HERNDON, Va. -- Bankrupt United Airlines plans to launch a low-cost carrier next year to compete with Southwest Airlines and others, United's chairman said Thursday.
As the airline attempts to regain its financial footing, it is also negotiating pay cuts and trying again for a government loan guarantee.
Company chairman Glenn Tilton, who met with United employees at Washington Dulles International Airport, said the new, low-cost carrier would operate much like Dallas-based Southwest Airlines, with point-to-point service of low-cost routes without layovers. The fleet would include Boeing 737s and Airbus 320s.
The service also would be similar to Shuttle by United, which operated on the West Coast and was shut down last year because of cost and competition.
Tilton said he was negotiating with union leaders and wants the still-to-be-named subsidiary to start operating next year.
United officials said the West Coast is one of several areas the airline is considering for the service, but no decisions have been made. Delta Air Lines, based in Atlanta, plans a similar service for the East Coast next year.
United's plans are part of Chicago-based carrier's effort to create a business model that will win government approval for a loan guarantee. The Air Transportation Stabilization Board last week rejected United's request that the government back $1.8 billion of a $2 billion private loan package.
The nation's No. 2 airline filed for bankruptcy protection Monday in the largest such filing in aviation history. United has lost $4 billion in the last two years because of a slumping economy, flawed business strategies and last year's terrorist attacks.
It faced debt payments of $875 million this week, which it could not make.
The government board said the business plan United submitted for the loan guarantee was "not financially sound," and was "fundamentally flawed."
Tilton said he plans to submit a new business plan to the board "as soon as we have it stitched up."
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"We'll be talking to them about the prospect of their partnership in our exit from bankruptcy," which Tilton estimated will take about 18 months.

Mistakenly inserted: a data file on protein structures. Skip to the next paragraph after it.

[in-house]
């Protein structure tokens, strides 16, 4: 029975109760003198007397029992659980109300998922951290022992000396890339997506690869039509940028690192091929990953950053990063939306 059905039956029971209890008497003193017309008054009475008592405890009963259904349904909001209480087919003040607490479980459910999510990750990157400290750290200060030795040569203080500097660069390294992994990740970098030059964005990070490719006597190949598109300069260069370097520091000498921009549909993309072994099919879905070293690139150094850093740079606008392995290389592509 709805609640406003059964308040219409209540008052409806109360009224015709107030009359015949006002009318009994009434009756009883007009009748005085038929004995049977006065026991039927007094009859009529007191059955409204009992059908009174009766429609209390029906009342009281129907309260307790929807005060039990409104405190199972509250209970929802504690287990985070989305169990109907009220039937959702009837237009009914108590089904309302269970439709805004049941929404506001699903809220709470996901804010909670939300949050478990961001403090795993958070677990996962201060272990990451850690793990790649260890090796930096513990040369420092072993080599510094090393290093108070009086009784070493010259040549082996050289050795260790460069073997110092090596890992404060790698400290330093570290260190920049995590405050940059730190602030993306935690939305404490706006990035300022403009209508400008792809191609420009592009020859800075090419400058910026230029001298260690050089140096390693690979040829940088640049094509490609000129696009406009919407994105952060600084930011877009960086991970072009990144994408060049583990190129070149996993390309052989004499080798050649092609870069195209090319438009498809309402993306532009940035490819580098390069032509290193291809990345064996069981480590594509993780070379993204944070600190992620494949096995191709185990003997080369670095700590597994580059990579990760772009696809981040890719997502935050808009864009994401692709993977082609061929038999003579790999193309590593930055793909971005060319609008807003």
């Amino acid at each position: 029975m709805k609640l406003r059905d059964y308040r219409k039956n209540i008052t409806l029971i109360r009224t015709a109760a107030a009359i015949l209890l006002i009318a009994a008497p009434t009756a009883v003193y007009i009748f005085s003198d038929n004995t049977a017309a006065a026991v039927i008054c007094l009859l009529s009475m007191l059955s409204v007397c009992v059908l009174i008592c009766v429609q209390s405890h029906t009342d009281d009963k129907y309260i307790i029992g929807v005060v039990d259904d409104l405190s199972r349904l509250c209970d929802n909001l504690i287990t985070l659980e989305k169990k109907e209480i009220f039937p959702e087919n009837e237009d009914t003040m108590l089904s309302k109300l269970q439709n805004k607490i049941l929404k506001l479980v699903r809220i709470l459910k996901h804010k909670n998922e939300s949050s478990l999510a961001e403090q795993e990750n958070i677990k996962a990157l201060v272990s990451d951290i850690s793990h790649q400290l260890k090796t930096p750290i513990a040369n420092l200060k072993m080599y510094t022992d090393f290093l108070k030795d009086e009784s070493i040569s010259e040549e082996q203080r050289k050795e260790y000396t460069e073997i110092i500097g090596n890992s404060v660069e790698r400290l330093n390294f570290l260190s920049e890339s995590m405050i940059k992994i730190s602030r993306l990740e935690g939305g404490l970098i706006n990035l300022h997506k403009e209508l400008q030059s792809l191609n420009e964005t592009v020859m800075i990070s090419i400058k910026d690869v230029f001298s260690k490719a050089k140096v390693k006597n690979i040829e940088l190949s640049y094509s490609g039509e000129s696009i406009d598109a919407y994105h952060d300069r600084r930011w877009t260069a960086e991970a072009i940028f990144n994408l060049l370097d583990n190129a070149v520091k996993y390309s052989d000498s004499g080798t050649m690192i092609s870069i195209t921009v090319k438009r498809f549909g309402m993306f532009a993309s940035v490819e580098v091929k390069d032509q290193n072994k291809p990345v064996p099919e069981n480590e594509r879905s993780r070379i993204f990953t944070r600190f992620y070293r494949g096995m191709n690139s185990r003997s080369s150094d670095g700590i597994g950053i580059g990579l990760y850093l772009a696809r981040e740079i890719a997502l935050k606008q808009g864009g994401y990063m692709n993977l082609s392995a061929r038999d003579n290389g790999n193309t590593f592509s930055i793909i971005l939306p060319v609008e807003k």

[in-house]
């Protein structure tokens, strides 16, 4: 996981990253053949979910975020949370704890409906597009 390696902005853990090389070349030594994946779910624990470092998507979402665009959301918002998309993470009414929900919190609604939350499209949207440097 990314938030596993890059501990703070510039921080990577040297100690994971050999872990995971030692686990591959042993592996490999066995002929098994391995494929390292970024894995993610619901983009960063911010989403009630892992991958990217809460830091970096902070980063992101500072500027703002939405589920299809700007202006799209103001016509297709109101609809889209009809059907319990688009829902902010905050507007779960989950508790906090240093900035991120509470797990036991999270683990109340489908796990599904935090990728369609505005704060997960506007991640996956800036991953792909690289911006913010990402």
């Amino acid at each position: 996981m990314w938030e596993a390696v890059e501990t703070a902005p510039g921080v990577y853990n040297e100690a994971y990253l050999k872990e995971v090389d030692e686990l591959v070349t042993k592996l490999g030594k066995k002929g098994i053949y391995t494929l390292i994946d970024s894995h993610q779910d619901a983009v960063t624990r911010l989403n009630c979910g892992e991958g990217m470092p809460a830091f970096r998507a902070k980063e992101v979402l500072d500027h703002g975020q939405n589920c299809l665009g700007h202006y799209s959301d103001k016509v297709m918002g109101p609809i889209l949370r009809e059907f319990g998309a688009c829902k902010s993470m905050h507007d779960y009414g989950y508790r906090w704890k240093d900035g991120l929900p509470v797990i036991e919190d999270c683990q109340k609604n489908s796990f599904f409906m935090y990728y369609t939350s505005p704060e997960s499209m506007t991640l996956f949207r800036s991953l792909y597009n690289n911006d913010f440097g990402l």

The board, an arm of the Treasury Department, in July gave conditional approval to US Airways' application for a $900 million loan guarantee, but the carrier ended up filing for bankruptcy protection. Last year, America West received conditional approval for a guarantee of $380 million. United's request was the largest the board has received.
United needs to make steep labor and other cost cuts to emerge from bankruptcy in 2004 as planned and to keep its $1.5 billion interim financing intact. The airline has said it will go beyond the $5.2 billion in labor cuts it proposed by 2008 in its application to the government for the loan guarantee.
Tilton said he is talking to union leaders about pay cuts. He said he hopes it will be an "equitable and fair process in deciding who can make what level of contributions to a more competitive cost structure as we go forward."
Tilton returned to Chicago and met with more United employees at O'Hare International Airport.
Company executives held a meeting with union leaders in Chicago to discuss management's plans for concessions. Tilton did not plan to meet with the union officials on Thursday, spokesman Joe Hopkins said.
Meanwhile, the stock of United parent UAL Corp. rose 30 percent after the company obtained a court order two days earlier temporarily restricting large shareholders, including its employee-owners, from selling their shares. The court order will remain in effect until a Dec. 30 bankruptcy-court hearing.
Shares in UAL climbed 36 cents to close at $1.57 on the New York Stock Exchange, driven by speculators who have been especially active since the company went into Chapter 11.
State Street Bank and Trust, which manages UAL's employee stock ownership plan, already sold more than a third of the workers' 55 percent stake in the company between Sept. 27 and last Friday, according to a document filed with the U.S. Securities and Exchange Commission this week.
Separately, United announced it will not implement the $100 fee it had planned to charge U.S. customers to stand by for earlier or later flights the same day. The same-day standby fee policy was announced in September and was scheduled to take effect Jan. 1.
United operates about 1,700 flights a day or about 20 percent of all U.S. flights. The airline has promised to keep flying during bankruptcy as it tries to return to profitability.